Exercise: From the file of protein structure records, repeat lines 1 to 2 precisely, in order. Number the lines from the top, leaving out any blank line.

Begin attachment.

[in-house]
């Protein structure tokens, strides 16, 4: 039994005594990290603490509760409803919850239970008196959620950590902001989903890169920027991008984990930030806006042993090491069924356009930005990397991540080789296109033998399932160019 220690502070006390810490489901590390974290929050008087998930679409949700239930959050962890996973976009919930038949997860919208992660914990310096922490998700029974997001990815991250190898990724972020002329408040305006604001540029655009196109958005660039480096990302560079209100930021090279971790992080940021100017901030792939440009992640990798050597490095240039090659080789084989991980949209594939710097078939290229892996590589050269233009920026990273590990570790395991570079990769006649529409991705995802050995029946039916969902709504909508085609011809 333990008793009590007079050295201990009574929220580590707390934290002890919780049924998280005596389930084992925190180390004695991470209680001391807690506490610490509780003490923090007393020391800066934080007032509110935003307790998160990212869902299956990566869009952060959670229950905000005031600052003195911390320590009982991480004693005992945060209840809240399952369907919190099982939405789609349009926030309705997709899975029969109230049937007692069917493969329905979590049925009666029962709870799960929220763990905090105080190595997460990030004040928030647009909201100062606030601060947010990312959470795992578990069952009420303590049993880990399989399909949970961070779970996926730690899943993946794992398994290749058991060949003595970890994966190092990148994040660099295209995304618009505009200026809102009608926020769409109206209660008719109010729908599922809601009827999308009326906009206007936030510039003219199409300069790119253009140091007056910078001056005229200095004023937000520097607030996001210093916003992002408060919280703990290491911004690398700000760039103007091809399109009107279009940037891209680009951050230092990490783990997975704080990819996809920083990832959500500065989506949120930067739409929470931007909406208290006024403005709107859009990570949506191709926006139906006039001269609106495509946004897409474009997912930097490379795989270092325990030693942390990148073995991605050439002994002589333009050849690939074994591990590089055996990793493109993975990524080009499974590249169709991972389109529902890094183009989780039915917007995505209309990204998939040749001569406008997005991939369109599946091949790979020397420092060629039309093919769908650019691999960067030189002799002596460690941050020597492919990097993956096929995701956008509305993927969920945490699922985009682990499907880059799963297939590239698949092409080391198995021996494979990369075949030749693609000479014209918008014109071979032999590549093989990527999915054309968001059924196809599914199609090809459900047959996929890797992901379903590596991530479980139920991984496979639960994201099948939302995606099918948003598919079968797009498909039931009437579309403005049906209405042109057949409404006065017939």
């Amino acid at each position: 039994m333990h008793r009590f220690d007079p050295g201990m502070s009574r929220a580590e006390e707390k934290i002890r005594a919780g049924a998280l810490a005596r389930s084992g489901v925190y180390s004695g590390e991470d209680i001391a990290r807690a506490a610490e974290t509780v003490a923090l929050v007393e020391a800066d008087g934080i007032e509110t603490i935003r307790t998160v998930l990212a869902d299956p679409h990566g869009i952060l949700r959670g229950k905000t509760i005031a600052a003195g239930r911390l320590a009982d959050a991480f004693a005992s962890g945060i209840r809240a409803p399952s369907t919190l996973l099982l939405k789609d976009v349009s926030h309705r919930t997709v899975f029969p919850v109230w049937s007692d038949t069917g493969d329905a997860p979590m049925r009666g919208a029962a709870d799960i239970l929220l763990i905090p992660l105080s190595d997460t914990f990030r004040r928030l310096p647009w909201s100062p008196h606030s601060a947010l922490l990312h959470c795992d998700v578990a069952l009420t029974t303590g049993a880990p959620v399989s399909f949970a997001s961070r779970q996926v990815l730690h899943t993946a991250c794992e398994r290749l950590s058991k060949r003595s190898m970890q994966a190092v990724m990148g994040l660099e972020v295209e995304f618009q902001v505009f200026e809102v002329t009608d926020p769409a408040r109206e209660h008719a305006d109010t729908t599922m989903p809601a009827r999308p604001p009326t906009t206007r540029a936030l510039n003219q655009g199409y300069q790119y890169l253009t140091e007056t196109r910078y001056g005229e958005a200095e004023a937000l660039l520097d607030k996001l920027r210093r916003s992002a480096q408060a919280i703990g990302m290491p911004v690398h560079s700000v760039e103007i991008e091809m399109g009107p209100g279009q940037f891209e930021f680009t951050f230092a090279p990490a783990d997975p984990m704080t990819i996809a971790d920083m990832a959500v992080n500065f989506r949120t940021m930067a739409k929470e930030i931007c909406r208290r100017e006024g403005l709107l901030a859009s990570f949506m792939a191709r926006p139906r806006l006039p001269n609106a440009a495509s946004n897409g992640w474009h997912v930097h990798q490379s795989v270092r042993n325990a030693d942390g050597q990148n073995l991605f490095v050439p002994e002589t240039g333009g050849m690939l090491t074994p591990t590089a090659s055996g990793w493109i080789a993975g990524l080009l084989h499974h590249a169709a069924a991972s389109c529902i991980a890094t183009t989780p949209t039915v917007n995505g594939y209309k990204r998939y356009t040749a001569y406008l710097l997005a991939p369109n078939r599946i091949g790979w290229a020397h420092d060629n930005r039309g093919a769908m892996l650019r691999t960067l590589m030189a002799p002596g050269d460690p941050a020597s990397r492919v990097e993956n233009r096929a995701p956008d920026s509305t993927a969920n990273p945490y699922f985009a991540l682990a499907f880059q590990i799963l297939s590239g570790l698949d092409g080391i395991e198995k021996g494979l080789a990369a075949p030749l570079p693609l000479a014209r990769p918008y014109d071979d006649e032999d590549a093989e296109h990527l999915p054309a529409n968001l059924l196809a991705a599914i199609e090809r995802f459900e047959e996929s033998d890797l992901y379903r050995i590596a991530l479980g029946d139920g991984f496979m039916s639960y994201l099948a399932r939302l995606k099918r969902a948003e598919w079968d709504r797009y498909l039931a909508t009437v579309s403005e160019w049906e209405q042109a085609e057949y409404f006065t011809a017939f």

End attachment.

[in-house]
């Protein structure tokens, strides 16, 4: 039994005594990290603490509760409803919850239970008196959620950590902001989903890169920027991008984990930030806006042993090491069924356009930005990397991540080789296109033998399932160019 220690502070006390810490489901590390974290929050008087998930679409949700239930959050962890996973976009919930038949997860919208992660914990310096922490998700029974997001990815991250190898990724972020002329408040305006604001540029655009196109958005660039480096990302560079209100930021090279971790992080940021100017901030792939440009992640990798050597490095240039090659080789084989991980949209594939710097078939290229892996590589050269233009920026990273590990570790395991570079990769006649529409991705995802050995029946039916969902709504909508085609011809 333990008793009590007079050295201990009574929220580590707390934290002890919780049924998280005596389930084992925190180390004695991470209680001391807690506490610490509780003490923090007393020391800066934080007032509110935003307790998160990212869902299956990566869009952060959670229950905000005031600052003195911390320590009982991480004693005992945060209840809240399952369907919190099982939405789609349009926030309705997709899975029969109230049937007692069917493969329905979590049925009666029962709870799960929220763990905090105080190595997460990030004040928030647009909201100062606030601060947010990312959470795992578990069952009420303590049993880990399989399909949970961070779970996926730690899943993946794992398994290749058991060949003595970890994966190092990148994040660099295209995304618009505009200026809102009608926020769409109206209660008719109010729908599922809601009827999308009326906009206007936030510039003219199409300069790119253009140091007056910078001056005229200095004023937000520097607030996001210093916003992002408060919280703990290491911004690398700000760039103007091809399109009107279009940037891209680009951050230092990490783990997975704080990819996809920083990832959500500065989506949120930067739409929470931007909406208290006024403005709107859009990570949506191709926006139906006039001269609106495509946004897409474009997912930097490379795989270092325990030693942390990148073995991605050439002994002589333009050849690939074994591990590089055996990793493109993975990524080009499974590249169709991972389109529902890094183009989780039915917007995505209309990204998939040749001569406008997005991939369109599946091949790979020397420092060629039309093919769908650019691999960067030189002799002596460690941050020597492919990097993956096929995701956008509305993927969920945490699922985009682990499907880059799963297939590239698949092409080391198995021996494979990369075949030749693609000479014209918008014109071979032999590549093989990527999915054309968001059924196809599914199609090809459900047959996929890797992901379903590596991530479980139920991984496979639960994201099948939302995606099918948003598919079968797009498909039931009437579309403005049906209405042109057949409404006065017939």